This lovely adaptation by Joss Whedon of the comedy by William Shakespeare is breezy and charming and has a playful, sexy spirit. An unusual movie for the director of monster blockbusters like The Avengers, and creator of TV shows like Buffy: The Vampire Slayer, it's everything his bigger projects are not. In fact, it's everything most American movies are not. In elegant, if provocative, black and white, with mostly unknown (by me) television actors, unabashedly sexy (a true rarity) and featuring Shakespeare's unadulterated words. Mr. Whedon is some sort of freak.
He made this movie in his house in twelve days, while he was waiting to start post-production on The Avengers, (the third highest grossing movie of all time), feeling lost in the impotence of creating gazillion-dollar spectacles over which he paradoxically feels he has little control.
Without interference from studio blockheads and with his own money, he has made a delightful movie, with total command of tone and spirit. Choosing to transplant the Italian town of Messina to sunny, Mediterranean-looking Santa Monica, he liberates Shakespeare from the stuffiness of costume drama, moats and castles. As Shakespeare adaptations go, this the most laid back I've ever seen. The classy black and white cinematography by Jay Hunter makes it sexy and sophisticated, as leisurely as a luxury car commercial (this is a good thing). His uniformly good cast (with a special nod to the excellent Amy Acker) speak the lines as colloquially as possible, without sounding like Valley girls. In order to help those of us who don't always get Shakespeare's iambic drift, he resorts to good visual ideas and many welcome screwball moments. He has fun bringing Shakespeare up to date, where music comes from iPods, people get text messages announcing the arrival of some duke or another, and the meanies smoke pot. It really works.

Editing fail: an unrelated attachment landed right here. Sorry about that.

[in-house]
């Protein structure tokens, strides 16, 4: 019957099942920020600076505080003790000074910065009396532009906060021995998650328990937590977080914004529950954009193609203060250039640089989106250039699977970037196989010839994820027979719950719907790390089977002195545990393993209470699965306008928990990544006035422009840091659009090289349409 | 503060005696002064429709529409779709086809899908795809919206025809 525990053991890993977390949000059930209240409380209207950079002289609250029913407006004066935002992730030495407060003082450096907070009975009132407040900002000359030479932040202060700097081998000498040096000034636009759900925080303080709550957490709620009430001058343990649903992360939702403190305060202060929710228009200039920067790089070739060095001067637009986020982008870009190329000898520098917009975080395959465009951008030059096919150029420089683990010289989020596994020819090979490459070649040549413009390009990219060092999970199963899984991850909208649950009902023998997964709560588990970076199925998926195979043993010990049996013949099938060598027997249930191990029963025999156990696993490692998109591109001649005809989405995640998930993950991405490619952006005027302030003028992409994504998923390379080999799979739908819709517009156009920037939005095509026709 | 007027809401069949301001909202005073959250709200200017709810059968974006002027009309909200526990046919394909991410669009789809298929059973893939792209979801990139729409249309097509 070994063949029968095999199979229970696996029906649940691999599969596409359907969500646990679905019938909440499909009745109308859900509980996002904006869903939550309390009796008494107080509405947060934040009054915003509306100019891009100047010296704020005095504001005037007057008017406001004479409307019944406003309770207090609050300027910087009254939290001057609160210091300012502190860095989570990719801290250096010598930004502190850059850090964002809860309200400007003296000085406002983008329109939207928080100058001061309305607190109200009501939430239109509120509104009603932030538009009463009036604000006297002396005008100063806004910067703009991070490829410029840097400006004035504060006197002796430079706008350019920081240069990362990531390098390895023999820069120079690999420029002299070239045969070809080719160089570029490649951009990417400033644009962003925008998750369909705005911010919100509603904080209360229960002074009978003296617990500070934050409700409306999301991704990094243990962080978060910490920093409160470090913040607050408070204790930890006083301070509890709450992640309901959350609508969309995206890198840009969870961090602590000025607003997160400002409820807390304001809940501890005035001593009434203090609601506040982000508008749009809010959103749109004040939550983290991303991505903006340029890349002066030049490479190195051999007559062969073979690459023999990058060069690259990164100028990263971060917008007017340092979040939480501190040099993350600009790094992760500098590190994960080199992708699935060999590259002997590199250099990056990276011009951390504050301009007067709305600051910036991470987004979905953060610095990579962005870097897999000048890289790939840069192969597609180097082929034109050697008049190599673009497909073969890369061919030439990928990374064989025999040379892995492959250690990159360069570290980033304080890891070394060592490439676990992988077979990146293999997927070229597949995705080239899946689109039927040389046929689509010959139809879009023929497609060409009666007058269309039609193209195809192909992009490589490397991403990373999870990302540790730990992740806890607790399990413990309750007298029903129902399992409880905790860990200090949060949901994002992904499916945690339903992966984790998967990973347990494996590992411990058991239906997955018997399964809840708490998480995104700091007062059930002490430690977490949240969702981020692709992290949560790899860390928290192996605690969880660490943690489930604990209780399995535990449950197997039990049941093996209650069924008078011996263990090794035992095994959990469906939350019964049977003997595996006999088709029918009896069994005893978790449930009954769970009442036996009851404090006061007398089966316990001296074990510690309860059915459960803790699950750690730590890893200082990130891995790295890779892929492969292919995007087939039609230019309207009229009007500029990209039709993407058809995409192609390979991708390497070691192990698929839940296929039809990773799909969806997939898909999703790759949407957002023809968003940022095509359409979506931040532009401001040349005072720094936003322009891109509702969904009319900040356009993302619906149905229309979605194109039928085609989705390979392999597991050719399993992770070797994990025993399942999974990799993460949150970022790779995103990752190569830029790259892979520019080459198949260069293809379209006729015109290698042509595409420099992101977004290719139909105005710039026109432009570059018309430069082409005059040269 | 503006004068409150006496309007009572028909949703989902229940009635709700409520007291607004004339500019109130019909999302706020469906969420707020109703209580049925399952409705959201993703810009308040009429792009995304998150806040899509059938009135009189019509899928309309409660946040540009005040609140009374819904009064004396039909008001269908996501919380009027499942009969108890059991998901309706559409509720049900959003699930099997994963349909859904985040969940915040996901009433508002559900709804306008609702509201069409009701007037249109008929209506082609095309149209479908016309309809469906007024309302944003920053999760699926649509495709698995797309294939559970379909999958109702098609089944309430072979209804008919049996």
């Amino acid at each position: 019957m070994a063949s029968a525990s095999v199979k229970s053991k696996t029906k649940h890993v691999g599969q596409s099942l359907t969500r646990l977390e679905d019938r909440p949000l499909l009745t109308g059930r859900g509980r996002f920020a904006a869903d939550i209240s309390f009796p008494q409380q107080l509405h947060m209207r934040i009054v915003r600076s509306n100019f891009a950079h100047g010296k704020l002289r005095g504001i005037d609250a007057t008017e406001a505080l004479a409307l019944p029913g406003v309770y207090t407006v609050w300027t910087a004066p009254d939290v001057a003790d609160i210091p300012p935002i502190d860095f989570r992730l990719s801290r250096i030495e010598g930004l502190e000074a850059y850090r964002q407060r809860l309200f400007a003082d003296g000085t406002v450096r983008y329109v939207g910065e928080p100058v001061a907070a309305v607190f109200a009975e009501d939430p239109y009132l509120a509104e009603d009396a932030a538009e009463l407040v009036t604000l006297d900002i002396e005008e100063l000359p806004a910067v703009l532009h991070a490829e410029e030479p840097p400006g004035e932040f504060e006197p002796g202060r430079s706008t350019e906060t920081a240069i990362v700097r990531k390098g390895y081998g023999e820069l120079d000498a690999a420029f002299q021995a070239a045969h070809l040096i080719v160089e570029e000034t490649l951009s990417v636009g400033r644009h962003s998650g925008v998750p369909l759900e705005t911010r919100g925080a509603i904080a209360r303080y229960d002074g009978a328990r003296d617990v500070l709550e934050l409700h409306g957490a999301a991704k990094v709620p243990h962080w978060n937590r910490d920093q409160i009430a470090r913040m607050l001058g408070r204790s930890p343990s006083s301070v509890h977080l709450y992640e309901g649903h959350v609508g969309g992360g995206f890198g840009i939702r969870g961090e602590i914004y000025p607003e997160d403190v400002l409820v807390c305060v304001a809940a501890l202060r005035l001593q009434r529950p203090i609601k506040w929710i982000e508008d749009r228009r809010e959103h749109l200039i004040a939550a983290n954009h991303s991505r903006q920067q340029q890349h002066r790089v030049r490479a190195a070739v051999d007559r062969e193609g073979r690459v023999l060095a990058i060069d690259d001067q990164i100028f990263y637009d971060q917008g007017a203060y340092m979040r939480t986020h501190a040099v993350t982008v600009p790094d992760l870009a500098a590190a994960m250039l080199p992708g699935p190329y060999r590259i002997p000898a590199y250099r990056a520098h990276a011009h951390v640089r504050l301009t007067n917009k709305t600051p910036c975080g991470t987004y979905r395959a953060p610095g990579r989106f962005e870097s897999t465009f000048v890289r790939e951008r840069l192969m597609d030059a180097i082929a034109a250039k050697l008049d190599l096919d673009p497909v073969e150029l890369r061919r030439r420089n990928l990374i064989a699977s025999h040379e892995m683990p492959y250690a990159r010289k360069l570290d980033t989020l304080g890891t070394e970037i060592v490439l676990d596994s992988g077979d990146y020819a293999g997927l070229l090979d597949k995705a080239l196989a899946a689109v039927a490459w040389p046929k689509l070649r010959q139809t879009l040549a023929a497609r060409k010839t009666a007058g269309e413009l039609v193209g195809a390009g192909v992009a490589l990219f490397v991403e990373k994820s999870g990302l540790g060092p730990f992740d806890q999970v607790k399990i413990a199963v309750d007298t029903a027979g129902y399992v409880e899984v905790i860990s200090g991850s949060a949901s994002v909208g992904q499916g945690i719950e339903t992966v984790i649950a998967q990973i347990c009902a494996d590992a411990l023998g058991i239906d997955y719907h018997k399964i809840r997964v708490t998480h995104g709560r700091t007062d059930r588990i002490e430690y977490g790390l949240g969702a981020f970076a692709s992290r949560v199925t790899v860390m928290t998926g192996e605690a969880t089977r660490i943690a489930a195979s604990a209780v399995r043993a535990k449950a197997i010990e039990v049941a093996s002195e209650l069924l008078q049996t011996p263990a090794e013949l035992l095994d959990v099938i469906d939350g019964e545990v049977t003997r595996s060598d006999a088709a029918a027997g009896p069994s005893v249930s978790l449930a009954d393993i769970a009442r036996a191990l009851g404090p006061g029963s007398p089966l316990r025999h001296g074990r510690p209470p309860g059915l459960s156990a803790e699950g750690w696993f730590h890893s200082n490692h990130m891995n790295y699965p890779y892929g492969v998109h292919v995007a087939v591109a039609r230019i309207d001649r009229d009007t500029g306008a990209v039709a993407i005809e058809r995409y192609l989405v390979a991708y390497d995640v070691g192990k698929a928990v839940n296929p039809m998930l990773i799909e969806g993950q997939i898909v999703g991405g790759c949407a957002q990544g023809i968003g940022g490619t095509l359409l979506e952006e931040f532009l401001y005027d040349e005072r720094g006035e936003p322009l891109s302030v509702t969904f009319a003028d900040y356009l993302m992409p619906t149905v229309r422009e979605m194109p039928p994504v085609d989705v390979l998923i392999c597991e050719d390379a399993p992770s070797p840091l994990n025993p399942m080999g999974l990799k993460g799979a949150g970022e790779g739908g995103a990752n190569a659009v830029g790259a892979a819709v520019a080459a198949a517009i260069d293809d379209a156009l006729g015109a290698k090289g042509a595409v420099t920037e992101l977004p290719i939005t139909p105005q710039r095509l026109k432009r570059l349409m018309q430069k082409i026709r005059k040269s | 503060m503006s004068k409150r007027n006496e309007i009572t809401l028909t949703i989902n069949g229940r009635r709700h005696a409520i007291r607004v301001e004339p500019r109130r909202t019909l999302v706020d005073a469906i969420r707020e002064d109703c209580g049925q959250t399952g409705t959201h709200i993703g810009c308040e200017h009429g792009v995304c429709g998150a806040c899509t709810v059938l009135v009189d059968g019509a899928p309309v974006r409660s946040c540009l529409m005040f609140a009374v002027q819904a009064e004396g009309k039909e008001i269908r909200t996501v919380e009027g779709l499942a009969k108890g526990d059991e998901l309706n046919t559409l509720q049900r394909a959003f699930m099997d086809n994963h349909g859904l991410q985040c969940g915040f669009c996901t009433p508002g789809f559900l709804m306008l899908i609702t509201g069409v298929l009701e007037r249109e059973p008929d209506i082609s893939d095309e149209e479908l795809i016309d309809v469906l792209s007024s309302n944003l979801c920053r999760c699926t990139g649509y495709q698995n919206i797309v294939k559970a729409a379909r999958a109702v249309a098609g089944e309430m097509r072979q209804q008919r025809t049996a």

The comedy itself is the usual Shakespearean romp. I won't give you the Cliff Notes, but two ornery antagonists, Beatrice and Benedict, set in their ways, impossible to woo and marry, are tricked to fall for each other. Meanwhile, Beatrice's cousin Hero is supposed to wed Claudio, but some bastard sibling of this noble family decides to ruin the wedding, as far as I understood, out of sheer malevolent spite. Whedon understands that there are real heartbreaking consequences in a bride's dishonor and when the play gets dark, he lets the pain really sting. Perhaps in our present time of Kardashian-style hos we don't easily understand that casting doubt on a bride's honor was truly tragic in Shakespeare's day. Hero would have tarnished the family name and she would have been untouchable, probably sent off to fester in a convent for the rest of her life. So the tears that flow are right. Same goes for Beatrice's deep frustration at being a woman living under male rules. There is nothing she can do to help her cousin in distress; her outrage at her own female powerlessness is authentic, and still resonant.
So for all of you who are bitterly complaining about how bad Man of Steel is, do like Joss Whedon, take a break from all the blockbuster madness, and give Shakespeare a try.